Bee Roots for 2023-09-05

The table provides clues for the roots of words in today's NY Times Spelling Bee. You're responsible for prefixes, suffixes, tense changes, plurals, doubling consonants before suffixes, and alternate spellings of roots. An exception: since Sam won't allow S, when the root contains an S, the clue may be for a plural or suffixed form. "Mice" for example. If a clue isn't self-explanatory, try googling it. The TL;DR about the site comes after the table.

Past clues are available here

Today's puzzle
  • Letters: I/ABELMP
  • Words: 48
  • Points: 199
  • Pangrams: 1

Table content

  • with first two letters of answer and length
answers coveredanswer's first two lettersanswer's lengthclue for root (answer may need prefix, suffix, tense change, alt spelling, ...)
1AL5Criminal’s excuse
1AM7Having a friendly and pleasant manner
2BA4,6Fee to avoid prison, noun; scoop water out of a ship, or abandon, verb
1BE5Be in a horizontal resting position, or say something false
1BI8Korean rice topped with veg, chili paste, & egg or meat
1BI5Holy book (starts with Genesis)
1BI4Liver secretion, or anger
2BI4,8Invoice, or actor Murray, noun/verb
1BI8Latin for lips, or lips of vagina
1BL5Non-rigid airship (the Goodyear…)
1BL4Unexpected minor deviation, such as a (radar) screen spot
1EM5Letter sent via the internet (with Outlook?), noun/verb
2IA4,5Poetic metrical foot (…ic pentameter)
1IM4Prayer leader at mosque
1IM6Drink (alcohol) (formal)
1IM6African antelope or Chevy sedan
1IM6Pierce with a sharp instrument (think Dracula, Vlad the …-er), verb
1IM5Drive forward, or force or urge someone to do something, verb
1IM10So intense (a feeling or atmosphere) as to seem almost physical (a … sense of loss), or can be felt by touch (negative form is a pangram)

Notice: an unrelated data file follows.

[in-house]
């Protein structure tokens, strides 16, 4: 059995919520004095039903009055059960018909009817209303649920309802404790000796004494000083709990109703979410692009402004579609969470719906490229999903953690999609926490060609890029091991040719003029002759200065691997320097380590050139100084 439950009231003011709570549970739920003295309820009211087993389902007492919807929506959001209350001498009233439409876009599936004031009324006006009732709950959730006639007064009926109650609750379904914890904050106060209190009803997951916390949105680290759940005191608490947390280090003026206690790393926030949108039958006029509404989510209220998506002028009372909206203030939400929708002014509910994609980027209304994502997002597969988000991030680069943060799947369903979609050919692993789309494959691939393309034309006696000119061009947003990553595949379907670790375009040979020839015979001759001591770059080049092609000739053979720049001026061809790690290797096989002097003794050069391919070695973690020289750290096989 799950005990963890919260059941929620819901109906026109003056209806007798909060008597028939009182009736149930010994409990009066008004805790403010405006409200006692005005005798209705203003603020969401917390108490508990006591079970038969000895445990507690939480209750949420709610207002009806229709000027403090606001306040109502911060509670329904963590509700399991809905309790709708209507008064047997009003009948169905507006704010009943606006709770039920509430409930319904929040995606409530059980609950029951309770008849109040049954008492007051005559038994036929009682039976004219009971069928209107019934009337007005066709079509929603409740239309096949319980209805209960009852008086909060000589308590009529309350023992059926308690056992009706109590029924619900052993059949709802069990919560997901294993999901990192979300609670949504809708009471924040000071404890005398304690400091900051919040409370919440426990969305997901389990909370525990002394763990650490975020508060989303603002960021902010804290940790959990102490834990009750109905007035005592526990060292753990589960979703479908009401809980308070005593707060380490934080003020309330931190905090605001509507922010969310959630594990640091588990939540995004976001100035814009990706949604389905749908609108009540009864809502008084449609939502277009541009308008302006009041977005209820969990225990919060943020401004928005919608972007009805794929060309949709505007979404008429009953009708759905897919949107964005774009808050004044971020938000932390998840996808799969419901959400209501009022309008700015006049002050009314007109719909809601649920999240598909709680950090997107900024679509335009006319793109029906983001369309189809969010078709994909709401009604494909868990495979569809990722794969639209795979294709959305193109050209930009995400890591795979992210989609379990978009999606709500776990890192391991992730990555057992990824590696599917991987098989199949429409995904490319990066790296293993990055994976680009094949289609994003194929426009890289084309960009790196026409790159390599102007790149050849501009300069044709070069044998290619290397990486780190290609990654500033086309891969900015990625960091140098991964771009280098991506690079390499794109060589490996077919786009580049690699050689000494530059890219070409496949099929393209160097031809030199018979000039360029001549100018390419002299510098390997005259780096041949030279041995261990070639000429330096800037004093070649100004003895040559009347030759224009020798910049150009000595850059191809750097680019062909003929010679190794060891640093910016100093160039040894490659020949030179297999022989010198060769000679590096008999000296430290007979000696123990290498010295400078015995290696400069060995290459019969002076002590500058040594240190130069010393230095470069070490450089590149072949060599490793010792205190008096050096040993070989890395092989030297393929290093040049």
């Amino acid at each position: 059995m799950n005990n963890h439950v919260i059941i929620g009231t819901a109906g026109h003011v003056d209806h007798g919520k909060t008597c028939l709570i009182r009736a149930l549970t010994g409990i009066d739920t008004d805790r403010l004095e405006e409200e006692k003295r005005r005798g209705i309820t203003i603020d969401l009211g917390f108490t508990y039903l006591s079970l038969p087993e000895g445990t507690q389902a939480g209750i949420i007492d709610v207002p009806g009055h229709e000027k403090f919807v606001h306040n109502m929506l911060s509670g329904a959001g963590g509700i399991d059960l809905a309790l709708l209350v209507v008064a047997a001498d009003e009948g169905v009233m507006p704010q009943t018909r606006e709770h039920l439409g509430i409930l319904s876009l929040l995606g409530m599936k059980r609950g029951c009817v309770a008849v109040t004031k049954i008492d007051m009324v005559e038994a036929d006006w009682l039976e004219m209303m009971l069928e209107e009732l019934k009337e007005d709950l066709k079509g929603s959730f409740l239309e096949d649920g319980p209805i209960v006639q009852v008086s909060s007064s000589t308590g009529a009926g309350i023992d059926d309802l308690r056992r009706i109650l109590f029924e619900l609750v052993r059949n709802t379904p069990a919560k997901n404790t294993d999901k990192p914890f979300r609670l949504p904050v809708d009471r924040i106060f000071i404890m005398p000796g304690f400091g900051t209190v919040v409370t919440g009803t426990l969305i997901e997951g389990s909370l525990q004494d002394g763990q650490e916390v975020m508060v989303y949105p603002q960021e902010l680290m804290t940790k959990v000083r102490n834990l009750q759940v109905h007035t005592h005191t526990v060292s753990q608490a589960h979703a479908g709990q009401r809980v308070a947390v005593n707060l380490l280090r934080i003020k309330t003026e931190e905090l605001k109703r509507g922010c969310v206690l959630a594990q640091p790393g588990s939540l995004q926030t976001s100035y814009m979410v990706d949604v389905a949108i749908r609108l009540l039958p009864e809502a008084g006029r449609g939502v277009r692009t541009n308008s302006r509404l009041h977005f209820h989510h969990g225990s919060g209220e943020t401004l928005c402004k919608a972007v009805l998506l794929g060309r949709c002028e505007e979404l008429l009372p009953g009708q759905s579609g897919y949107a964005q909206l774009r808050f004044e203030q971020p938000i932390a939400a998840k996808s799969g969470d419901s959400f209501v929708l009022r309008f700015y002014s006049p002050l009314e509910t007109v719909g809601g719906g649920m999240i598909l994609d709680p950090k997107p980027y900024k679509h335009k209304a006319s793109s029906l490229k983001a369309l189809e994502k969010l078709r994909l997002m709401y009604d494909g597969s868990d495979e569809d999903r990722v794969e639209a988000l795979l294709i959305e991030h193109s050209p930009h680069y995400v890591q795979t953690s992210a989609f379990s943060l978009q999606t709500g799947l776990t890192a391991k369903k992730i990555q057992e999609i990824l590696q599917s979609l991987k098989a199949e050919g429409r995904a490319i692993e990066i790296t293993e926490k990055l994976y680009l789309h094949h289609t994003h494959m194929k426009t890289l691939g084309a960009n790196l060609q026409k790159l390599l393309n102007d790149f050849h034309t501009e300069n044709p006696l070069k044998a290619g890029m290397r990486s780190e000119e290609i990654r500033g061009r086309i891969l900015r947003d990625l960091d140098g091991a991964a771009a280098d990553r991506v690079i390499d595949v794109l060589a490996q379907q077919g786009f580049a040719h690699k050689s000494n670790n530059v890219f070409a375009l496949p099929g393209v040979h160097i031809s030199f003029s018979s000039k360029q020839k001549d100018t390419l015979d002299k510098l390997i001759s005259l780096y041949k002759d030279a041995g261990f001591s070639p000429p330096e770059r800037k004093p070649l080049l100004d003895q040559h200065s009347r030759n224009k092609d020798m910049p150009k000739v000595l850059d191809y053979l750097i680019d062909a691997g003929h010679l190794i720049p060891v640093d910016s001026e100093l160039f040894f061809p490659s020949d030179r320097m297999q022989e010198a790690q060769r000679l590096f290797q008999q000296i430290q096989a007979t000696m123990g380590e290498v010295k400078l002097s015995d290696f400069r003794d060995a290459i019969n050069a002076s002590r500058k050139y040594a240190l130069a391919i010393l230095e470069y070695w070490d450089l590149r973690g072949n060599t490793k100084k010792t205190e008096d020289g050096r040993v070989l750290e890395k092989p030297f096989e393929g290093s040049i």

2LA5,6Latin for lips, or lips of vagina
1LA6Easily and frequently altered; unstable
1LI6Responsible by law/legally answerable; likely to do something (he's ... to get upset)
2LI5,7Printed slander, noun
1LI4Peru capital, or bean
1LI4General term for an arm or leg, or large tree branch (go out on a…)
1LI4Small green citrus fruit
1LI4Walk with a bad leg, verb; or soggy noodle adj.
2MA4,8Letters you get or send
1MA4Permanently injure
1MI45,280 feet, or 1.6 km
1MI4Wheat or pepper grinder
1MI4Silent performer
1PA4Bucket, NOT white-faced
2PA7,8Small rounded bump on body part such as tongue (from Latin)
1PI4Heap, stack (dirty laundry, raked leaves, etc.), noun/verb
1PI4Tablet of medicine
1PI4♂ who controls prostitutes, noun/verb
1PI4Copper or plastic tube that carries water, noun; or to move liquid in one, verb; decorate a cake with icing
1PL7Can be bent or influenced easily, adj.
1PL4Ballét bénd

About this site

This site provides clues for a day's New York Times Spelling Bee puzzle. It follows in Kevin Davis' footsteps. The original set of 4,500 clues came from him, and they still make up about three quarters of the current clue set.

The "Bee Roots" approach is to provide explicit clues for root words, not every word. As logophiles, we are pretty good at putting on prefixes and suffixes, changing tense, and forming plurals (including Latin plurals!). The clues cover root words, arranged alphabetically by root word, with a count of words in the puzzle that come from each root. For example, if a puzzle includes ROAM and ROAMING, there will be a clue for ROAM and a count of 2. The root may not appear in the puzzle at all; for example, the 2021-07-23 Bee included ICED, DEICE, and DEICED. For such a puzzle, the clue would be for ICE with a word count of 3.

The Bee Roots approach involves judgement sometimes. For example, if a puzzle includes LOVE, LOVED, and LOVELY, how many roots are needed to cover them? LOVE and LOVED share the root LOVE, certainly, but LOVELY is tricky. LOVE is part of its etymology, but by now, the word means "exquisitely beautiful," which is a lot farther from the meaning of LOVE than swithcing to past tense. I'm inclined to treat LOVE and LOVELY as separate roots. You may not agree, which is fine. Another thing we logophiles share is a LOVE of arguing about words on Twitter.

A few words can have one meaning as a suffixed form and another as a stand-alone word. EVENING, for example. In those cases I will use the meaning that I think is more common.

One last complication, until another one pops up: a few roots have multiple spellings, for example LOLLYGAG and LALLYGAG. Depending on the day's letters, and maybe even the editor's whims, one or both could be in the puzzle's answer list. With such roots, you could see a word count of 2, even if there are no applicable prefixes or suffixes.

I will do my best to keep this site up to date and helpful (I hope). Check it out, and tweet feedback to @donswartwout Tweet to @donswartwout